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Re: [Cluster-devel] [PATCH 10/10] idr: Rework idr_preload()



On Wed, Jun 19, 2013 at 01:18:32AM -0700, Tejun Heo wrote:
> Hello, Kent.
> 
> On Tue, Jun 18, 2013 at 05:02:30PM -0700, Kent Overstreet wrote:
> > With the new ida implementation, that doesn't work anymore - the new ida
> > code grows its bitmap tree by reallocating the entire thing in power of
> > two increments. Doh.
> 
> So, I'm not sure about the single contiguous array implementation.  It
> introduces some nasty characteristics such as possibly too large
> contiguous allocation, bursty CPU usages, and loss of the ability to
> handle ID allocations clustered in high areas - sure, the old ida
> wasn't great on that part either but this can be much worse.
> 
> In addition, I'm not sure what this single contiguous allocation buys
> us.  Let's say each leaf node size is 4k.  Even with in-array tree
> implementation, it should be able to serve 2k IDs per-page, which
> would be enough for most use cases and with a bit of caching it can
> easily achieve both the performance benefits of array implementation
> and the flexibility of allocating each leaf separately.  Even without
> caching, the tree depth would normally be much lower than the current
> implementation and the performance should be better.  If you're
> bothered by having to implement another radix tree for it, it should
> be possible to just implement the leaf node logic and use the existing
> radix tree for internal nodes, right?

With respect to performance, strongly disagree. Leaving pointers out of
the interior nodes cuts our space requirements by a factor of _64_ -
that's huge, and with data structures the dominating factors w.r.t.
performance tend to be the amount of memory you touch and the amount of
pointer chasing.

The lack of pointer chasing also means I could add prefetching to the
tree walking code (child nodes are always contiguous in memory) like I
did in bcache's binary search trees - I didn't realize DLM was using
this for so many ids so I'll probably add that.

That means for quite large bitmaps, _all_ the interior nodes will fit
onto a couple cachelines which are all contiguous in memory. That's
_huge_.

Even for 1 million ids - that's 128 kilobytes for all the leaf nodes,
which means all the interior nodes take up 2 kilobytes - which again is
contiguous so we can prefetch far in advance as we walk down the tree.

(If I was optimizing for huge bitmaps I would've picked a bigger splay
factor and the interior nodes would take up even less memory, but I've
been assuming the common case for the bitmap size is less than a page in
which case BITS_PER_LONG should be about right).

Also, idr_find() was slower than radix_tree_lookup() before, as tested
for some aio patches - decoupling the id allocation from the radix tree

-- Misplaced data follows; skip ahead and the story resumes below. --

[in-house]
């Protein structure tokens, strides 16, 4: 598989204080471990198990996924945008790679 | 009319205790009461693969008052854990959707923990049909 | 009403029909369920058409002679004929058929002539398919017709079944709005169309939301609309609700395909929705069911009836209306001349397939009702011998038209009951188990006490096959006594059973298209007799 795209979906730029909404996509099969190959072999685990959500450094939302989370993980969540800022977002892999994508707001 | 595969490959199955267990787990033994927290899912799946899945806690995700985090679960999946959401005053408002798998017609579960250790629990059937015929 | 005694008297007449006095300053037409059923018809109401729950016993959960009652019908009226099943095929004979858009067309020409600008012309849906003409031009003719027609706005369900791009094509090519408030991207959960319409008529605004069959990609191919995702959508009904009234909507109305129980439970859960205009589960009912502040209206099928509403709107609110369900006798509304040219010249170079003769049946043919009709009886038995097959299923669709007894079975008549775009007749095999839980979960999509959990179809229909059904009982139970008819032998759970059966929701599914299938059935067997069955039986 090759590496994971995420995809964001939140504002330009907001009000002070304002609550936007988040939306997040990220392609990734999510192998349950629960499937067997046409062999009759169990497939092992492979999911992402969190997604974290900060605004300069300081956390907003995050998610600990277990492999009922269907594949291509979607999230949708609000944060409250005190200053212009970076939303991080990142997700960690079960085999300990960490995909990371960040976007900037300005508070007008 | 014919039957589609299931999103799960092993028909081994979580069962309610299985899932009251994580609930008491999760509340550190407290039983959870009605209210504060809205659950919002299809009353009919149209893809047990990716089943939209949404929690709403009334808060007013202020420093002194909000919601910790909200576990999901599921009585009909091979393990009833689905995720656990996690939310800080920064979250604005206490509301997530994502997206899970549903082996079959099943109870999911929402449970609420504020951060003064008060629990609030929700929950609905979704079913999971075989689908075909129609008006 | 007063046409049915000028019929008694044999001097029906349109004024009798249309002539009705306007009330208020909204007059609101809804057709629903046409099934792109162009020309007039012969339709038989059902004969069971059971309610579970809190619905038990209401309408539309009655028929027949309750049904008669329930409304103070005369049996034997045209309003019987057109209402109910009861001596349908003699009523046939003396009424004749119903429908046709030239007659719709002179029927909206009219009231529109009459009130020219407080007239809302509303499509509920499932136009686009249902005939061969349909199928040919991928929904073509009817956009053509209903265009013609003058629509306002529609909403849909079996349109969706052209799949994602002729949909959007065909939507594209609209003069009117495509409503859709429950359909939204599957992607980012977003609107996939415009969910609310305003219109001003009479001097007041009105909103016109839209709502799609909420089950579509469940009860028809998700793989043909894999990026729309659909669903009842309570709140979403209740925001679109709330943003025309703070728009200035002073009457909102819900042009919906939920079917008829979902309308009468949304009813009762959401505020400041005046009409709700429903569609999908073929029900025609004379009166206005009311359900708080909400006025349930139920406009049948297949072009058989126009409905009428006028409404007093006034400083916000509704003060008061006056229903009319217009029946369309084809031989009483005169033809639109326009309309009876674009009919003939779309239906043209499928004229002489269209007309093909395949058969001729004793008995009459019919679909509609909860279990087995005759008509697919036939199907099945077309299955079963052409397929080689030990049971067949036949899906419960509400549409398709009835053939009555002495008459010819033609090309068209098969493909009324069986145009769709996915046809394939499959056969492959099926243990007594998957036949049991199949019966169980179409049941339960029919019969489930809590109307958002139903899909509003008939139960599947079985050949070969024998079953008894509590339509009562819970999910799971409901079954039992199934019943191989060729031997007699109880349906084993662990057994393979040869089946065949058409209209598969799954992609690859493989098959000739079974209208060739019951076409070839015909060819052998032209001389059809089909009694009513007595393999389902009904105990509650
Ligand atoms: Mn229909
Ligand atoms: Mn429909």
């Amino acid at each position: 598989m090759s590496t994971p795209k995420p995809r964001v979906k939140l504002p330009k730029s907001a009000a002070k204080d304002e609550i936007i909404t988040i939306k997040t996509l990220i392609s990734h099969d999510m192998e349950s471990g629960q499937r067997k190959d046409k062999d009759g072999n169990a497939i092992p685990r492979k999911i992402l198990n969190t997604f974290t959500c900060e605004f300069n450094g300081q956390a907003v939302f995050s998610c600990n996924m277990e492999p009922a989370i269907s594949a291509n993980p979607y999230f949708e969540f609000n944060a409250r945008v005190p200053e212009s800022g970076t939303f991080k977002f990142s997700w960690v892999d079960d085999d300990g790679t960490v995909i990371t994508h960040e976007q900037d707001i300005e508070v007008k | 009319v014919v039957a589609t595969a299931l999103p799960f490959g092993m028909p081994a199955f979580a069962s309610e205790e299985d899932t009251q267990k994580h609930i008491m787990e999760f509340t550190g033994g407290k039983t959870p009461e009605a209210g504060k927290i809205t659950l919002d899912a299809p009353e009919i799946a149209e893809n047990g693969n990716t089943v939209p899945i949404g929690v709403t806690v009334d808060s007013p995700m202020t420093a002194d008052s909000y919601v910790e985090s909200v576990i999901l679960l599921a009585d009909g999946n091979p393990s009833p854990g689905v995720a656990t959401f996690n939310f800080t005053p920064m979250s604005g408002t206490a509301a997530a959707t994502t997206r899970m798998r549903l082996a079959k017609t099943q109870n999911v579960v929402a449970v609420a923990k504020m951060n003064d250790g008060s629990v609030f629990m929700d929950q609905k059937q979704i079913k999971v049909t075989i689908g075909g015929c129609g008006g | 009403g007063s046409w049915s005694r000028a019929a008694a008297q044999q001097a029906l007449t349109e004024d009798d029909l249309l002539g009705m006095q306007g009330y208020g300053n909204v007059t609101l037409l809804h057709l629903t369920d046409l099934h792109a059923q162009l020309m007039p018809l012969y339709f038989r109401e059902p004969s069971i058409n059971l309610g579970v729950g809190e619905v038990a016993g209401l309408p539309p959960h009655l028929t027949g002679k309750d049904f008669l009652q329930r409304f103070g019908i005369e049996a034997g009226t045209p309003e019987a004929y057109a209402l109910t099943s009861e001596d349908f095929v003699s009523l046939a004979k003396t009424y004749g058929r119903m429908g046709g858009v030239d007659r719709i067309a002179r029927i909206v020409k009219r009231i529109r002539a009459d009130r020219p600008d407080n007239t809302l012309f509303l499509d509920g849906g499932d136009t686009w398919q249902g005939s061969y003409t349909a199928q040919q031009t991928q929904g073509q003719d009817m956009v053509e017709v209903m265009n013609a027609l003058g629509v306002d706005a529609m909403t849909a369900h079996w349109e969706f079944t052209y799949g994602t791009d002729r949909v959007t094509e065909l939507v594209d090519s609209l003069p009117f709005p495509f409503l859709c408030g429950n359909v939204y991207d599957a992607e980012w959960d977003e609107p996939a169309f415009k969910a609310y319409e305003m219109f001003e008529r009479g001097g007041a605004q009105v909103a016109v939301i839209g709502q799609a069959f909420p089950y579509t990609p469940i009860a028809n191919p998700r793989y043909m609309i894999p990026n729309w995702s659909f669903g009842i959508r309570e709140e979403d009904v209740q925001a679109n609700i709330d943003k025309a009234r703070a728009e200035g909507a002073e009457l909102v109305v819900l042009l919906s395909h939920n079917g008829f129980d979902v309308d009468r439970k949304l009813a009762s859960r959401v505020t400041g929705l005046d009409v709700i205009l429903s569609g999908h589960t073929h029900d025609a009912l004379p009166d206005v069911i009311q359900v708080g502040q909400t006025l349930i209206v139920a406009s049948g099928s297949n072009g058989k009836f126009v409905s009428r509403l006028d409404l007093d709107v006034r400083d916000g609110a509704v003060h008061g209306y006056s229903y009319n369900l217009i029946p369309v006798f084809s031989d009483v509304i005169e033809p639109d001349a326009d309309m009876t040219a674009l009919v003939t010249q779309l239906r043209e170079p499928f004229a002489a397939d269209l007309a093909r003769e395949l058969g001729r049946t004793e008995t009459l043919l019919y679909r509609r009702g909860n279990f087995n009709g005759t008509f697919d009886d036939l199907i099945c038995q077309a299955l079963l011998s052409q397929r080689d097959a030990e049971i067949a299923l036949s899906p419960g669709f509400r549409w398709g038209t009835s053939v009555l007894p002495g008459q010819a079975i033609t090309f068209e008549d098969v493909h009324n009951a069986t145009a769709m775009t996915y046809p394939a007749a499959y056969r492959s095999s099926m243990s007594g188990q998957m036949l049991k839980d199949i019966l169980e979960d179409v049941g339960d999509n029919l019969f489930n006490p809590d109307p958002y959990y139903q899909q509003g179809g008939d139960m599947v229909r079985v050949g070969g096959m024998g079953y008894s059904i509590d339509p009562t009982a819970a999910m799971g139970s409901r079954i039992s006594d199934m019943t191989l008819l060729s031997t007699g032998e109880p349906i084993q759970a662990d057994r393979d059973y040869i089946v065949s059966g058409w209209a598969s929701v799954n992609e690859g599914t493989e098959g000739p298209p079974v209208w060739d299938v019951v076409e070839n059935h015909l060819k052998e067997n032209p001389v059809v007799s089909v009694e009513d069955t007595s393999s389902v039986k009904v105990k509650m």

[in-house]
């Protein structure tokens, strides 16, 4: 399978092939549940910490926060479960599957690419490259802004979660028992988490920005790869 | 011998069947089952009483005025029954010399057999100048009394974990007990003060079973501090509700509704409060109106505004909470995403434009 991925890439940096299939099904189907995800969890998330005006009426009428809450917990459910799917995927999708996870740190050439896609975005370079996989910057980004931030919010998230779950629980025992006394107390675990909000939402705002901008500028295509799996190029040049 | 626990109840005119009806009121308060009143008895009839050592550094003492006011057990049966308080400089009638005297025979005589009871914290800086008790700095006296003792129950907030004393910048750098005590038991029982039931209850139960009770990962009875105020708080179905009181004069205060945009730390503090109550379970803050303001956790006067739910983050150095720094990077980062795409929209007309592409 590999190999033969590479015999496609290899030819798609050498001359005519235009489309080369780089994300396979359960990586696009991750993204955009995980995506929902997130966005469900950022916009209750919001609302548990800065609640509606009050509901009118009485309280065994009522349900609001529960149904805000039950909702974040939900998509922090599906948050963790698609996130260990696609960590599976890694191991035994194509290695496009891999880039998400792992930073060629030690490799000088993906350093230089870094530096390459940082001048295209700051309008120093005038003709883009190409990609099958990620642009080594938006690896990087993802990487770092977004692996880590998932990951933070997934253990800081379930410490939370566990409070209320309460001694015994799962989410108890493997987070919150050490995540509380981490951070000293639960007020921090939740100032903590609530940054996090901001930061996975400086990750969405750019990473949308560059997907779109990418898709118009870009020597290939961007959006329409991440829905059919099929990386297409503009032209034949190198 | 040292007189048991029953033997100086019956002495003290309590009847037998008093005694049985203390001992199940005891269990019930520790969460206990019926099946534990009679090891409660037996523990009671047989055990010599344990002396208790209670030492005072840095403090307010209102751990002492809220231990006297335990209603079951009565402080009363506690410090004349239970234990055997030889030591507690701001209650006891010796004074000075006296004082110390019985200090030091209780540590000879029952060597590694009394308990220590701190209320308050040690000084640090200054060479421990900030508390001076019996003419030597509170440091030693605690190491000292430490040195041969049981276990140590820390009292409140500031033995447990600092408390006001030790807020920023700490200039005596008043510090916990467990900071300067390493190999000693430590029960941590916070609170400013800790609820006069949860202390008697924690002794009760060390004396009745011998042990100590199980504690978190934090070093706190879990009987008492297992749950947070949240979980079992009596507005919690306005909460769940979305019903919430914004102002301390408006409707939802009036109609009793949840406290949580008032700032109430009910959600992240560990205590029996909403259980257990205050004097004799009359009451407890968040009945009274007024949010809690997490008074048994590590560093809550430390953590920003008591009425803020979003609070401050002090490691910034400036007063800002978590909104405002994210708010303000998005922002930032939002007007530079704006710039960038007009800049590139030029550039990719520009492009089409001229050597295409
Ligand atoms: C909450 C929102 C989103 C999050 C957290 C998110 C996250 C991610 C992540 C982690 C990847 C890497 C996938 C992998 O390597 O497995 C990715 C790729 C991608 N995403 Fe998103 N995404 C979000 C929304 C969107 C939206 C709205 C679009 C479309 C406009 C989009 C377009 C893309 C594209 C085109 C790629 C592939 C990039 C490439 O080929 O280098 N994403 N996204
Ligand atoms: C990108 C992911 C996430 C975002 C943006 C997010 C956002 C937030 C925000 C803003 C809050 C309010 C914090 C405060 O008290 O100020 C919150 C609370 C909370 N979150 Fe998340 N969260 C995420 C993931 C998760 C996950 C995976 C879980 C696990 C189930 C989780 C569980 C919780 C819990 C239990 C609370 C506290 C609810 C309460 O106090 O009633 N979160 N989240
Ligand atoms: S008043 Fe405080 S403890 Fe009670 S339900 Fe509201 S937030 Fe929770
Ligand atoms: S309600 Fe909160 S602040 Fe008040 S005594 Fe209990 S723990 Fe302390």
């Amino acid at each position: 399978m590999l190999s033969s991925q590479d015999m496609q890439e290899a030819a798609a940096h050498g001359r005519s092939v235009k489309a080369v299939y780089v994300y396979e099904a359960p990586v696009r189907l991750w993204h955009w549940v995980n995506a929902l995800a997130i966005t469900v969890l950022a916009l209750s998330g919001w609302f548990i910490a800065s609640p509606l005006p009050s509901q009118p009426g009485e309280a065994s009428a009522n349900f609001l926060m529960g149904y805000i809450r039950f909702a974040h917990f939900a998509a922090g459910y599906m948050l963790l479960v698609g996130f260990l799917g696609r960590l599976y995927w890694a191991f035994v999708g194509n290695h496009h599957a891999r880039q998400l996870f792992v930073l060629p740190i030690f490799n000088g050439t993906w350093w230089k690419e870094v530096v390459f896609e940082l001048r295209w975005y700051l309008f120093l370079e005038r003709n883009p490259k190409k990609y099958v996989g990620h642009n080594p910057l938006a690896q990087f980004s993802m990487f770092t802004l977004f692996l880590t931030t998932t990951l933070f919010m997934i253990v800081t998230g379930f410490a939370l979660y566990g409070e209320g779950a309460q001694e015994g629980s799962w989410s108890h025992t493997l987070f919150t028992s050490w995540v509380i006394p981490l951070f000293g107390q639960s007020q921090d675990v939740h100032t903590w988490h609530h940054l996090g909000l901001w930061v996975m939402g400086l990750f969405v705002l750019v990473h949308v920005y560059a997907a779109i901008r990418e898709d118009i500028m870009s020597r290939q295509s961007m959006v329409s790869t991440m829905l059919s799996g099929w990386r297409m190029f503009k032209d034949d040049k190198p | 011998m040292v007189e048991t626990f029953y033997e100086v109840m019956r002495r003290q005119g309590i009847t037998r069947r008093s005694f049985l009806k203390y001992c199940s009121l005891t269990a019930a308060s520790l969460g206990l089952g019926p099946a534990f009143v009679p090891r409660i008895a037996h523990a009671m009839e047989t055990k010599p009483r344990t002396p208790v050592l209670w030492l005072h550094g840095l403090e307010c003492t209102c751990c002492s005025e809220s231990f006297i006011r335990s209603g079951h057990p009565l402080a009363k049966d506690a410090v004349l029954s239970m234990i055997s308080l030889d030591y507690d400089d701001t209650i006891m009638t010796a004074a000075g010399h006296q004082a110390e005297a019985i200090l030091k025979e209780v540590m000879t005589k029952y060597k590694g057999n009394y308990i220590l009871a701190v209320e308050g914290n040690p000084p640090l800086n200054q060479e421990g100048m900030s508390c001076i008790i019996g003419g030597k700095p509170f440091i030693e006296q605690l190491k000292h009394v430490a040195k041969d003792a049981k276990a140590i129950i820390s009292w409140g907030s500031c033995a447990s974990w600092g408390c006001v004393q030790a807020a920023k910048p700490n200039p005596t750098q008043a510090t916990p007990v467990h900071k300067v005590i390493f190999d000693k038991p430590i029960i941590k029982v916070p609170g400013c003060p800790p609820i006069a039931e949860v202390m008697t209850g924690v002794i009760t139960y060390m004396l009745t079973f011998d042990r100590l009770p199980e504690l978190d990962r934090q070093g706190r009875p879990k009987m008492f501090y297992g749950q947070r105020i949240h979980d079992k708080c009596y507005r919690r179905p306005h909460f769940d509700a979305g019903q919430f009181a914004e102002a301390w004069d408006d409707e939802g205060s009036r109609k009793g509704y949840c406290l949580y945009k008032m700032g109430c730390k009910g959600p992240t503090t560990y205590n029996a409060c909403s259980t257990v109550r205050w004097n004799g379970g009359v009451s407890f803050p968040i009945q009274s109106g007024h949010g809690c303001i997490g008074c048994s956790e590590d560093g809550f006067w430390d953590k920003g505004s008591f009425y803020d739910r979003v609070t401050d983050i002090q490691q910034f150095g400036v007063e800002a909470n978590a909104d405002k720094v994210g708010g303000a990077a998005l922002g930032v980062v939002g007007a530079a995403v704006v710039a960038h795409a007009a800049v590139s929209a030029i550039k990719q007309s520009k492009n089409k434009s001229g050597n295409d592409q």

gives the id allocator more freedom in its data structures (couldn't
realloc before without breaking RCU lookup).

I'm highly skeptical the bursty CPU usage is going to be a real issue in
practice, as that can happen anywhere we do allocation - the realloc is
going to be trivial compared to what can happen then. What's important
is just the amortized cpu overhead, and in that respect doing the
realloc is definitely a performance win.

Besides all that, the ida/idr reimplementations deleted > 300 lines of
code from idr.[ch]. If you try to add caching to the existing ida code,
it's only going to get more complicated - and trying to maintain the
behaviour where we always allocate the smallest available id is going to
be fun there (the cache has to be kept in sorted order every time you
free an id).

Sparse id allocations/allocations clustered in the high areas isn't a
concern - part of the reason I separated out ida_alloc() from
ida_alloc_range() was to make sure none of the existing code was doing
anything dumb with the starting id.

The only thing that would've been a problem there was idr_alloc_cyclic()
(and the code that was open coding ida_alloc_cyclic() as a performance
hack), but the new ida_alloc_cyclic() handles that - handles it better
than the old version, too.

The only real concern I've come across is the fact that this
implementation currently can't allocate up to INT_MAX ids with the whole
allocation being contiguous - for all the uses I'd looked at I didn't
think this was going to be an issue, but turns out it probably will be
for DLM. So I've got a bit more work to do there.

(I'm still not going to go with anything resembling a radix tree though
- instead of having a flat array, I'll have a an array of pointers to
fixed size array segments once the entire tree exceeds a certain size).

> > So we need a slightly different trick. Note that if all allocations from
> > an idr start by calling idr_prealloc() and disabling premption, at
> > most nr_cpus() allocations can happen before someone calls
> > idr_prealloc() again.
> 
> But we allow mixing preloaded and normal allocations and users are
> allowed to allocate as many IDs they want after preloading.  It should
> guarantee that the first allocation after preloading follows the
> stronger allocation flag, and the above approach can't guarantee that.

None of the existing code nedes that guarantee, though.

> You can declare that if preload is to work, all allocators of the ida
> should preload and enforce it but that restriction arises only because
> you're using this single array implementation.  It's another drawback
> of this particular approach. 

That's what I documented, and I audited all the existing idr_preload()
users (had to anyways). Generally speaking idr allocations are done from
a central location anyways so IMO it's a pretty trivial issue in
practice.


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